Excerpt: 'Words In Air' A 1958 letter from Robert Lowell to Elizabeth Bishop
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Excerpt: 'Words In Air'

"Words In Air: The Complete Correspondence Between Elizabeth Bishop and Robert Lowell"
Words In Air: The Complete Correspondence Between Elizabeth Bishop and Robert Lowell
Edited by Thomas Travisano with Saskia Hamilton
Hardcover, 928 pages
Farrar, Straus and Giroux
List price: $45.00

Letter 181.

June 21, 1958

Dearest Elizabeth:

I should have set your mind at rest about Pound weeks ago. Mrs. Pound was here just after the liberation seeing her son, Omar. I gather it's pretty certain that Pound is returning to Italy sometime towards the middle of July. He seems rather to hibernate through his winters – a relative hibernation; for us it would seem fierce activity. But of course when he was released, exhausting energies appeared — a trip to Charlottesville, lunches with colonels, professors, fans, suggestions that he was about to study old Egyptian, tour Germany, France, and England. Mrs. Pound had a long list of addresses and high-spots to see in Boston. We cut them down to a morning at the John Adams' House-very grave and cool after Ezra and the pealing trafficwrung environs of Boston.

Last Sunday, Marianne Moore read before thousands on the Public Garden. I went rather fearing that neither her poems nor her delivery would carry. They didn't very much, yet that seemed irrelevant. She entered with a black cloak and black jacket and a diamondy green dress. The cloak came off, then after slight hesitation the jacket, then another pause and the cloak went on again. She had her audience. Each obstruction fell into her hands: a whistle from the amplifier ("I see I have a rival"), trucks rumbling down Boylston Street, a mute bean-shaven young man, who kept pushing her back to the speaker, an unexquisite mass of red flowers, received with a disgruntled, admiring "gorgeous?" Each epigram was cheered. Jack Sweeney's Irish wife said in amazement, "Why, this is the only real American."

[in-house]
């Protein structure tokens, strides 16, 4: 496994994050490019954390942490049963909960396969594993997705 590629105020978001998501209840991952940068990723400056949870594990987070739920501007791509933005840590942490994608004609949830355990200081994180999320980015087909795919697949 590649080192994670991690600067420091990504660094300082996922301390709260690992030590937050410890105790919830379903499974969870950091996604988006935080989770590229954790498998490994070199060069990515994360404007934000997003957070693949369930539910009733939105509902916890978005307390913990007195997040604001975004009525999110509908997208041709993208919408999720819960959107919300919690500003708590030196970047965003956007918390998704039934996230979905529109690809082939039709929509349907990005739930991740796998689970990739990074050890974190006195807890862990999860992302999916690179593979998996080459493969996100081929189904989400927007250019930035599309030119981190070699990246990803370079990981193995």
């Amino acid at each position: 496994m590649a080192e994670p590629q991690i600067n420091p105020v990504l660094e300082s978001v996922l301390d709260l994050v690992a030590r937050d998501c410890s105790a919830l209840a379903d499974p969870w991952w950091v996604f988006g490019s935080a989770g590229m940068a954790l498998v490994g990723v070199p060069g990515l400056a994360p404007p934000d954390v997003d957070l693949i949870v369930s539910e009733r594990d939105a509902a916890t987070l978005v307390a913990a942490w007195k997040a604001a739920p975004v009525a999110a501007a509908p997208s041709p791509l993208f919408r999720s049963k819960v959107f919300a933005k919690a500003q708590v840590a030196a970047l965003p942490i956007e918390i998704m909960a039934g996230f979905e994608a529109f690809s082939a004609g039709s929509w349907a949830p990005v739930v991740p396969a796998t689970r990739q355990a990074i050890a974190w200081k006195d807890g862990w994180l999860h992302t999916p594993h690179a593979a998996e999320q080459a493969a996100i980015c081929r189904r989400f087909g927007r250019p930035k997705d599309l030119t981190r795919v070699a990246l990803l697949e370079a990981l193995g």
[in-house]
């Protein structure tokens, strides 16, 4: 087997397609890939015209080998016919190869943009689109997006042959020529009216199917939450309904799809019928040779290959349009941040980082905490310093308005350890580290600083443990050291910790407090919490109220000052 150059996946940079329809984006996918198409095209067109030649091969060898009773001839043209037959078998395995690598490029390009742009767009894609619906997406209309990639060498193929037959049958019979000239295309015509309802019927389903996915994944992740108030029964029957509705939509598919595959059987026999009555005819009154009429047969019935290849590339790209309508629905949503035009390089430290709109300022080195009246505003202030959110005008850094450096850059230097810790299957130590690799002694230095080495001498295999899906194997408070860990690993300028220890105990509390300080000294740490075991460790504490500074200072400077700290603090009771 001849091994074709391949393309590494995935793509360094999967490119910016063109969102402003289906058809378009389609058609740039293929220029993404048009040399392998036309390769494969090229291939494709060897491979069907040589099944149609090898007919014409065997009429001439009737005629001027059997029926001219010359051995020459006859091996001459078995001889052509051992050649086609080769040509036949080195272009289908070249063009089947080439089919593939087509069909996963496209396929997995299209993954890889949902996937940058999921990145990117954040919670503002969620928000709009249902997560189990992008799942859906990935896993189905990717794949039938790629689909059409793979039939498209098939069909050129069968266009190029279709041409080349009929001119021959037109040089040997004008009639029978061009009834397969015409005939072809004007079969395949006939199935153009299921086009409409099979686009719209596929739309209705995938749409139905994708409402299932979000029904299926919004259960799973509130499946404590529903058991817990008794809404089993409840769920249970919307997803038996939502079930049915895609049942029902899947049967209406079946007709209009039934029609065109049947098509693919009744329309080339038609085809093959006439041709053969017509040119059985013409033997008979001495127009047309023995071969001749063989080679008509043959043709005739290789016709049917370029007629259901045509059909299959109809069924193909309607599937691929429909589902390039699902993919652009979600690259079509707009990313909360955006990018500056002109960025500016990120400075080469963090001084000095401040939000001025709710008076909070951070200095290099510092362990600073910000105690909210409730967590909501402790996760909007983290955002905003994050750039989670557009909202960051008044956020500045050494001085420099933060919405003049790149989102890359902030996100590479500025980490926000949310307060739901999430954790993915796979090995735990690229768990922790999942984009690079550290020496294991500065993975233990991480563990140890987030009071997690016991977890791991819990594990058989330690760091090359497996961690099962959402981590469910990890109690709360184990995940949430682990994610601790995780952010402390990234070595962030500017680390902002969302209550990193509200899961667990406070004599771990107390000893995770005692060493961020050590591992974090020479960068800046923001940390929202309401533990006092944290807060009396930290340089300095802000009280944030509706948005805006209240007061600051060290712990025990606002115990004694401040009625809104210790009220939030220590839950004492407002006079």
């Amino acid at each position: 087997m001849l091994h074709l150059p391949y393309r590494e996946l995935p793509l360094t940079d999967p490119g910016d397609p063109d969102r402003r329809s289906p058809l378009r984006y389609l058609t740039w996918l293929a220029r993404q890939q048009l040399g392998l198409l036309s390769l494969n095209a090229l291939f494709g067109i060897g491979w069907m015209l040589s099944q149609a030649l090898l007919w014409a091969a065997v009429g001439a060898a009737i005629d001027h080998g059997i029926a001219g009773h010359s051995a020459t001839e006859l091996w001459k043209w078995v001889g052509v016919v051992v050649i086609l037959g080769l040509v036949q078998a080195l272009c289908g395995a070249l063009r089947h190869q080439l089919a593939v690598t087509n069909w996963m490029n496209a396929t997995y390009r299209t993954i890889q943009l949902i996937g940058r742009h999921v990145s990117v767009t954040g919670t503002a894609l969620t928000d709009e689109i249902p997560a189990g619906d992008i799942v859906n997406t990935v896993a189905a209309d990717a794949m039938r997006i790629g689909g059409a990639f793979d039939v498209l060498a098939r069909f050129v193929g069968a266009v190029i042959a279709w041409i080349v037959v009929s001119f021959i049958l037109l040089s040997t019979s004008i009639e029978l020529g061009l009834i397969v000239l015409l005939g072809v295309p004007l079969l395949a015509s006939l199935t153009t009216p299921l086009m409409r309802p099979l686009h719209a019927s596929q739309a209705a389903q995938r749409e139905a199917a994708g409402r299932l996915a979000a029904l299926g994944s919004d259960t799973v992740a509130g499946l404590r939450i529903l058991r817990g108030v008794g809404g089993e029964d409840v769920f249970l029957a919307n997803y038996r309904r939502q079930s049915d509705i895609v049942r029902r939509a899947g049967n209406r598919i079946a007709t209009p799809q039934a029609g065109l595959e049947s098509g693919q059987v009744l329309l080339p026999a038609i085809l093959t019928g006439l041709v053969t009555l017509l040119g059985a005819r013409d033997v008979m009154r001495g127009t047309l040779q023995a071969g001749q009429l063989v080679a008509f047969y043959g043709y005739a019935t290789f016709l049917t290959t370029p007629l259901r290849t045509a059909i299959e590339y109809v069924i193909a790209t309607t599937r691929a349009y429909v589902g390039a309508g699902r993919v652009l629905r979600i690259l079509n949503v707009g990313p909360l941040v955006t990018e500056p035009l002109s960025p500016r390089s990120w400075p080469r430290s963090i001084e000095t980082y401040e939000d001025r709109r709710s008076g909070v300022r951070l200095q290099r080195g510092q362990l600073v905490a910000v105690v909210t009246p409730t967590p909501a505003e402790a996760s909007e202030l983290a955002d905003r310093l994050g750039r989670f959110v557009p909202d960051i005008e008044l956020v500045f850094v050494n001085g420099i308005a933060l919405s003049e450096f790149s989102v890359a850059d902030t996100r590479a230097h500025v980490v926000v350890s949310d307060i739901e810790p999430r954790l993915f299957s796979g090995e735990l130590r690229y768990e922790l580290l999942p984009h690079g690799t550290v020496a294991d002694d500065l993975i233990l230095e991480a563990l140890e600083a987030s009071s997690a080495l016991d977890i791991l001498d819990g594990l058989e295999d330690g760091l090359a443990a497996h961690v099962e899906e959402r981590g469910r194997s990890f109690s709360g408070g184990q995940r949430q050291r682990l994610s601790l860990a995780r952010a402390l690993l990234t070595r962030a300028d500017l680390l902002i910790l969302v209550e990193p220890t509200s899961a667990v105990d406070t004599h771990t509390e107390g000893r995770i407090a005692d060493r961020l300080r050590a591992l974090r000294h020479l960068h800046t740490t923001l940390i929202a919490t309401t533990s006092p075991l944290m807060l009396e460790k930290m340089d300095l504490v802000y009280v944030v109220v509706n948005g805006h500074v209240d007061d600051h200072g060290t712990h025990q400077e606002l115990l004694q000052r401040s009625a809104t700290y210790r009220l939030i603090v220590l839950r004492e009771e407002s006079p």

We're about off for Maine. Our house has a dock atmosphere as boxes of heavy clothing move downwards towards our new, shining, gun-metal-gray and meekly utilitarian ranch wagon. I return on the thirtieth of June to teach at the Harvard Summer School. It's disappointing to be away from my family, but doing something seemed altogether preferable to commuting weekly from Maine to my doctor.

We like Ives too. As soon as I put him on the phonograph a year and a half or so ago, Lizzie pricked her ears and felt he was firmly new and not just another advanced American copy of the big Europeans. I suppose he reminds one of Emily Dickinson, the queer mind, old-fashioned yet way ahead, and somehow superior to publication. I like hymns and feel assured getting them with so stern [a] discovering intelligence.

Awfully good to hear that you are writing poems again. I too have a lot of old lumber. Somehow it won't light. However, I have about enough for a book, and feel half-happy to let it rest in a drawer until the next awakening. I like the language of my new poems, but feel fatigued by their fierceness, my old serpent in the perfect garden. I wish I could be described as stubborn hopeful, summery, utilitarian.

Just read the Agee. He has something of Ives' earlier America. There's a heart-breaking brevity to its ungainly, wooden, doomful little action. I add Agee's death to his hero's and can't forget the epitaph. Wish I enjoyed the telling as much as the overall momentum.

I am sending you one little new poem. The ending grows untimely and needs an upstroke. We are all very jolly and close, and marvel at Harriet bursting into words. "Shoe" is her favorite, and she calls the mounted policeman in a forsythia-yellow oilskin ambling down the Back Bay checking parking meter violations "doggie."

Love to you and Lota,


P.S. I must write you about Eliot and his new bride next letter. They danced so dashingly at a Charles River boatclub brawl that he was called "Elbows Eliot."

Excerpted from Words In Air: The Complete Correspondence Between Elizabeth Bishop and Robert Lowell, edited by Thomas Travisano with Saskia Hamilton, published Farrar, Straus and Giroux, LLC. Letters of Robert Lowell copyright (c) 2008 by Harriet Lowell and Sheridan Lowell. Compilation copyright (c) 2008 by Thomas Travisano. Editorial work copyright (c) 2008 by Farrar, Straus, and Giroux, LLC. All rights reserved.

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